Though it feels odd to review a record that’s already been out for 6 months, when it’s an album as good as PUP’s self-titled debut, a little refresher course in why it demands your immediate attention is warranted. The Torontonians, whose moniker is an acronym for Pathetic Use (of) Potential, originally released this triumphant blast of scuzzy, snarling, belligerent punk rock back in October 2013, and the groundswell of plaudits the quartet have been recieving have seen them sign a deal with prestigious punk label SideOneDummy, unleashing this fantastic LP to a wider audience whom PUP are coming for, whether they’re ready or not.
It’s a rare privilege to come across a debut as accomplished and emphatic as this – throughout the course of this record, PUP achieve a level of consistency where so many stumble, and manage to maintain their stance of being simultaneously anthemic, aggressive, boisterous and biting for the duration of the album. The listener is hooked within the first three tracks purely for the multitude of dimensions they purvey – from brash opener ‘Guilt Trip’, which has a sway and swagger reminiscent of Titus Andronicus, to the high-octane rocker ‘Reservoir’, and completing a relentless triumvirate with ‘Mabu’, which gives Weezer’s geek-rock a 21st century makeover, combining to form an astonishing combo that leaves one breathless.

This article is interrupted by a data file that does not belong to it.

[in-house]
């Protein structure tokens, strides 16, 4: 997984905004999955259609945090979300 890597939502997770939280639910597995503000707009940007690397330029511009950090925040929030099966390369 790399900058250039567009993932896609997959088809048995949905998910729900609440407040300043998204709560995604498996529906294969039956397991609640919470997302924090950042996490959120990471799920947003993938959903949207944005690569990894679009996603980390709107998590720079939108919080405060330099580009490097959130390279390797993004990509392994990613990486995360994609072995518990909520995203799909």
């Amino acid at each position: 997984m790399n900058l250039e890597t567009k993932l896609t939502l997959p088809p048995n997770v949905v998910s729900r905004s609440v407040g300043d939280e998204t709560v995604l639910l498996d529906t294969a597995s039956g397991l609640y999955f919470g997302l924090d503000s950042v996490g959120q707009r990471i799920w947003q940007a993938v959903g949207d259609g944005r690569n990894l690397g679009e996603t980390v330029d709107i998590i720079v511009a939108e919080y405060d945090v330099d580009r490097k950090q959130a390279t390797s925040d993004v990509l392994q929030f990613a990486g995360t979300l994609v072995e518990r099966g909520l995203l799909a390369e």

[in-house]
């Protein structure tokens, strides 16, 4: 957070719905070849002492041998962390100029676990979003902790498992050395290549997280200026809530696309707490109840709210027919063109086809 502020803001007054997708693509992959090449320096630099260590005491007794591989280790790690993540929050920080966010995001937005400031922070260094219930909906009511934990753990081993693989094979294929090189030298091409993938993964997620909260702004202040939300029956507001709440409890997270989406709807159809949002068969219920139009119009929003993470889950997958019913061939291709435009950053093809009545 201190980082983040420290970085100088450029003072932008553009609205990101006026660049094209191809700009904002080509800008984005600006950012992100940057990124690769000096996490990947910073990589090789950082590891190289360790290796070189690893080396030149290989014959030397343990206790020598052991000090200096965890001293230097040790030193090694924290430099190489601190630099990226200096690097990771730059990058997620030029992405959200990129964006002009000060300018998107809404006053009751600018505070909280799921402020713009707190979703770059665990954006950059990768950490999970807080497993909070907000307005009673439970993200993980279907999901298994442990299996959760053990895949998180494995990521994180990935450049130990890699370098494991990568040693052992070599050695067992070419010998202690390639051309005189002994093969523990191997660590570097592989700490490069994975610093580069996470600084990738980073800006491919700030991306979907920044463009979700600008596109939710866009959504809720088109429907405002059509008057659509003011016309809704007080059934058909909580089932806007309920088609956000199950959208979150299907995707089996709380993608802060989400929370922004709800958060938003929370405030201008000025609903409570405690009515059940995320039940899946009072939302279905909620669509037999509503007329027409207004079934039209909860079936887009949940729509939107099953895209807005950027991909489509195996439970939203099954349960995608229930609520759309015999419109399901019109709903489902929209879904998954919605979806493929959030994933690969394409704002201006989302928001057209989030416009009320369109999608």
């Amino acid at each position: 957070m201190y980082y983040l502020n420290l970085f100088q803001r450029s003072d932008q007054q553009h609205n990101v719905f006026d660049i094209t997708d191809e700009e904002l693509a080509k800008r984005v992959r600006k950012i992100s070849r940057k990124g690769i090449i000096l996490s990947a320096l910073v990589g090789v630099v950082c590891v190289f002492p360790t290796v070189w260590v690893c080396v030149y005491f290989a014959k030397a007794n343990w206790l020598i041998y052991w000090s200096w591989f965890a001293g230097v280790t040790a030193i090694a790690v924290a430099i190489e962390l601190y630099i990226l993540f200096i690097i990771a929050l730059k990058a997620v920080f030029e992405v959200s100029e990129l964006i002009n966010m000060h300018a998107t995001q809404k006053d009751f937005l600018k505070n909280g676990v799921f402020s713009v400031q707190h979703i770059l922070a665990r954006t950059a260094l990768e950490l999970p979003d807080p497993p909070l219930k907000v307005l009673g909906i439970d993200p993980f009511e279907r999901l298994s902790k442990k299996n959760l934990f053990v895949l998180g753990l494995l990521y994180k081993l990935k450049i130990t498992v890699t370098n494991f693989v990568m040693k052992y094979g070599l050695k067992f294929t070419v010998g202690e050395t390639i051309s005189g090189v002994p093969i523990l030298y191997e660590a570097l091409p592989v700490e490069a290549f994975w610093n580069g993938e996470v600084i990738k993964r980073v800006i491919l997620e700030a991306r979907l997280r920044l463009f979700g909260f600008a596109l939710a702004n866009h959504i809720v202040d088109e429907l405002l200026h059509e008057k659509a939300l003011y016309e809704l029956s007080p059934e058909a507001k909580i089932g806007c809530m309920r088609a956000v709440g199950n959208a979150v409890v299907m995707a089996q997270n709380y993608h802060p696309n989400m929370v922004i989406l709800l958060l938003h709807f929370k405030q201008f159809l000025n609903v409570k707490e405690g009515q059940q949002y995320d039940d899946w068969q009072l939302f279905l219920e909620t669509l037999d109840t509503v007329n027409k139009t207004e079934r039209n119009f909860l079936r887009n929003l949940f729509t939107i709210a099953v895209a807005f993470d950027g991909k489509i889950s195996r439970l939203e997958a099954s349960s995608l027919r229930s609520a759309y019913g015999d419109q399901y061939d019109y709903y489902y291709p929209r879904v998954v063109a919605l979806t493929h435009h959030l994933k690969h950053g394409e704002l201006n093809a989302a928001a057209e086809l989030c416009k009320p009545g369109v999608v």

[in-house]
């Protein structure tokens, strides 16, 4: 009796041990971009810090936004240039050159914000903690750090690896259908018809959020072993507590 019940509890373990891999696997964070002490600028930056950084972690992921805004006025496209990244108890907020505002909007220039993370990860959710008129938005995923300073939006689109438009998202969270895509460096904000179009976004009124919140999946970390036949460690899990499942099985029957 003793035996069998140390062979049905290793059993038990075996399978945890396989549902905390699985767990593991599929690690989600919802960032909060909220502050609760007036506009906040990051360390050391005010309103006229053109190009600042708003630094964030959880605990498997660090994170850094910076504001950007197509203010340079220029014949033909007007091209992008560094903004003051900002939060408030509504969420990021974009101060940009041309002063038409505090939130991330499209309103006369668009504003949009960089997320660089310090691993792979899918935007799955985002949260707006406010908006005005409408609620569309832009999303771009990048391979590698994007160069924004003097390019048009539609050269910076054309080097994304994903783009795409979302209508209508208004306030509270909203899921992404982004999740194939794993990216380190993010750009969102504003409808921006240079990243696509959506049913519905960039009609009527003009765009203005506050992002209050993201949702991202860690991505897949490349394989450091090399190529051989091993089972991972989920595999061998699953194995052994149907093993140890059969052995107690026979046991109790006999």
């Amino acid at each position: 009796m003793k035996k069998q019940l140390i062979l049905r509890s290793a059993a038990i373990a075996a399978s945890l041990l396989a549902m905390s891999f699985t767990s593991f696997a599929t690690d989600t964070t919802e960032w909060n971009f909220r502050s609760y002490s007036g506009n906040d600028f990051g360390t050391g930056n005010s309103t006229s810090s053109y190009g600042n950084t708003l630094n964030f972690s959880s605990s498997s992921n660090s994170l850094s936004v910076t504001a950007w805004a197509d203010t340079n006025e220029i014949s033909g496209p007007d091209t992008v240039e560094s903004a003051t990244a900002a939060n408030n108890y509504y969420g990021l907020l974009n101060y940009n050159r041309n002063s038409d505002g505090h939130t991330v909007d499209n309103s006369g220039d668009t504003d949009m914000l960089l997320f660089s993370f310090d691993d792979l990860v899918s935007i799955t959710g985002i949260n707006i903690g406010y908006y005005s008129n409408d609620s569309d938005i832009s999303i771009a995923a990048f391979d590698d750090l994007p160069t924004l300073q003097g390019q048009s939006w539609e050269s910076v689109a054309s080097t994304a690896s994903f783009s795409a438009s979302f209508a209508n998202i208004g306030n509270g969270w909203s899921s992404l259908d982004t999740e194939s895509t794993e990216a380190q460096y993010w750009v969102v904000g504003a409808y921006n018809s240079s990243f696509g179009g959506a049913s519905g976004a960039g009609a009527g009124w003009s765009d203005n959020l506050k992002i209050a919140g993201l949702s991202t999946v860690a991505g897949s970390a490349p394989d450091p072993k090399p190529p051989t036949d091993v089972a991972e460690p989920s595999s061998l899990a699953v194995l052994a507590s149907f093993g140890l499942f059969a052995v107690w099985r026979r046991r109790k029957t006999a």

Even though ‘Never Try’ marks a point in proceedings where the breakneck speed thus far is halted slightly, don’t mistake it for an opportunity for the band to rest on their laurels, as here is where singer Stefan Babcock and his comrades allow their considerable songwriting capabilities to shine through, continued into the fantastic lovelorn ballad ‘Yukon’. While the sublime first half of the record sets a standard any band would find tough to live up to, PUP more than live up to the lofty expectations they’ve set for themselves with the fantastic couplet of ‘Lionheart’ and ‘Cul-de-Sac’, the latter bringing out the very best in their four-part harmonies.
This genre so often finds the balance between style and substance so hard to get right, but when PUP start to lose their grip slightly with the throwaway pop-punk of ‘Back Against The Wall’, they bring it home with resounding finale ‘Factories’, rounding off this glorious record with an exultant instrumental coda, the sort that will send those seeing the Canadians live home with a buzz swimming round their head for days. The band’s sobriquet is inspired by a letter sent to the aforementioned singer Babcock by his grandmother, decrying his choice to spend his life in a band – sorry Grammy, but Stefan and his bandmates in PUP have proved on this eponymous album that this use of their potential is anything but pathetic, and that the four-piece have potential to be so much more than indie blogger darlings. FIDLAR may have made punk rock cool again last year, but PUP have brought legitimacy to being bratty; you may be late in catching this bandwagon, but this is absolutely one you cannot allow to pass you by altogether.
‘PUP’ by PUP is out now on SideOneDummy.
Words by Ollie Connors (@olliexcore)